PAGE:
“The 360” shows you diverse perspectives on the day’s top stories.
Last week, a judge in Oklahoma ordered Johnson & Johnson to pay $572 million for its role in the opioid epidemic. The judge said the company had run a “false and dangerous” marketing campaign that perpetuated the crisis in the state. The landmark ruling is the first time a drug manufacturer has been held legally responsible for contributing to the opioid epidemic.
That decision may soon be followed by a massive settlement involving OxyContin maker Purdue Pharma. The company has reportedly offered $10 billion to $12 billion to settle more than 2,000 lawsuits alleging it helped start and perpetuate the crisis.
Prescription opioids have caused more than 200,000 deaths in the past two decades. The cause is often linked to overprescription of pain medication. America's biggest drug companies distributed 76 billion opioid pills between 2006 and 2012.
Why there’s debate:
The ruling in Oklahoma and the potential Purdue Pharma settlement are seen by many as a form of justice against companies that flooded communities with potentially deadly drugs in a blind pursuit of profit. “A reckoning is finally taking shape,” one of the witnesses in the Oklahoma case said. The hope is that fear of financial retribution will push drug manufacturers to be more responsible in their practices.
Some have argued, however, that the payments aren’t large enough to offset the massive profits drug companies made from selling opioids. Others say the deals allow executives to escape personal repercussions for what the companies did on their behalf. There is also some skepticism over whether the legal reasoning used in the Oklahoma case will hold up under appeal or be applicable in other jurisdictions.
Others have defended the manufacturers, saying the companies are being unfairly blamed for the epidemic when the behavior of doctors, legislators, insurance companies and patients are also major drivers of the crisis. “You can’t sue your way out of the opioid crisis,” an attorney for Johnson & Johnson said.
The Oklahoma decision may face an appeal in the near future. But if the ruling is allowed to stand, it could be used as a guide for future cases against a number of other opioid manufacturers in the United States. A consolidated case combining many of the 2,000 lawsuits against Purdue Pharma is scheduled to start in late October if a settlement agreement isn't reached.
Regardless of how the legal aspects play out, there is reason for cautious optimism that efforts to fight opioid epidemic may be working. After increasing steadily for decades, U.S. drug overdose deaths declined in 2018.
The cases could be the start of drug companies being held accountable for their actions.
“The pharmaceutical industry faces a possible reckoning like that which Big Tobacco once faced — and for a public-health catastrophe as devastating, in its own way, as the one smoking wrought.” — Editorial, Washington Post
The penalties aren’t big enough to change the behavior of drug companies.
“The job of the courts and regulatory apparatus is to help prevent future disaster. This will not happen when penalties are meted out such that loss of life is treated as a cost of doing business.” — James Hamblin, The Atlantic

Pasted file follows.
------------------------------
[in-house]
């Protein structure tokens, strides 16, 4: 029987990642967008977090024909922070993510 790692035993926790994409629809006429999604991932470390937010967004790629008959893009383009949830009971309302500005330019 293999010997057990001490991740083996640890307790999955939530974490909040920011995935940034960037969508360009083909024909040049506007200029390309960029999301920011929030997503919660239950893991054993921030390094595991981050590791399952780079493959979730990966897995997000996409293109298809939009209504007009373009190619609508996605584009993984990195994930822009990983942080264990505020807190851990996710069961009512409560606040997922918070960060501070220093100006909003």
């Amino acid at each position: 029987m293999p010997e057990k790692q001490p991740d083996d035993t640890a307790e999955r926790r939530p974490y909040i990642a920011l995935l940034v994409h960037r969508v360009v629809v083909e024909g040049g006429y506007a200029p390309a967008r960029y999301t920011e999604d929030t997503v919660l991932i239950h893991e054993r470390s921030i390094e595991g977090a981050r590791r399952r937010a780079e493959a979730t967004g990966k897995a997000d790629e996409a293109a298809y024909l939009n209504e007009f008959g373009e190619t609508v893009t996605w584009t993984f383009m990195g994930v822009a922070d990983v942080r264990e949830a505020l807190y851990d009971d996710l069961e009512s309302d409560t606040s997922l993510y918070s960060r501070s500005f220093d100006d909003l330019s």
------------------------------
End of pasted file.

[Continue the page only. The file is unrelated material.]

Payments by drug companies are only part of a solution to the epidemic.
“Holding the pharmaceutical companies that profited off of addiction and pain to account is important and has inherent value. However, efforts to respond to the crisis should continue in parallel to legal action. Any funds that might come from litigation would be a bonus — not the solution itself.” — Editorial, Philadelphia Inquirer
The cases provide the first positive sign in the campaign to halt the crisis.
“For those fighting on the front lines of the opioid epidemic, they represent the first inklings of hope in a very long time.” — Mac Molinaro, New York Daily News
Only criminal punishment for executives will be strong enough to create change.
“Cash settlements are a start, but they will never be enough. The executives who masterminded the drug epidemic should face consequences for their greed.” — Ryan Hampton, Los Angeles Magazine
The money from the cases must be spent on undoing the harm of the opioid crisis.
“Perhaps a federal judge could craft a ruling in which defendant drug companies are not simply ordered to write a check. Instead, maybe these companies should be on the hook to build and staff enough treatment centers nationwide to help those people who need it.” — Editorial, Toledo Blade
Drug companies are being unfairly blamed.
“To penalize the companies that manufacture these blessings of modern medicine, all because too many people misuse them, is to act both morally and legally backwards.” — Quin Hillyer, Washington Examiner
The legal reasoning in the Oklahoma case is shaky.
“It would be a mistake to view the Oklahoma case as the 'litmus test' for opioid cases. Whether it is lead paint or guns or climate change, public nuisance claims tend to make for better trial than appellate cases. If relief is to be secured for victims, it is more likely to be found in a settlement or less novel theories of recovery.” — Jonathan Turley, USA Today
Drug manufacturers acted in accordance with the law.
“What it will do is punish a private company for developing and marketing a legal product. And not just any legal product: a medicine approved and regulated by the Food and Drug Administration that has provided needed relief to millions of patients.” — Jennifer C. Braceras, Boston Globe
Is there a topic you'd like to see covered in “The 360”? Send your suggestions to firstname.lastname@example.org.
Read more 360s
Cover thumbnail photo illustration: Yahoo News; photo: Getty Images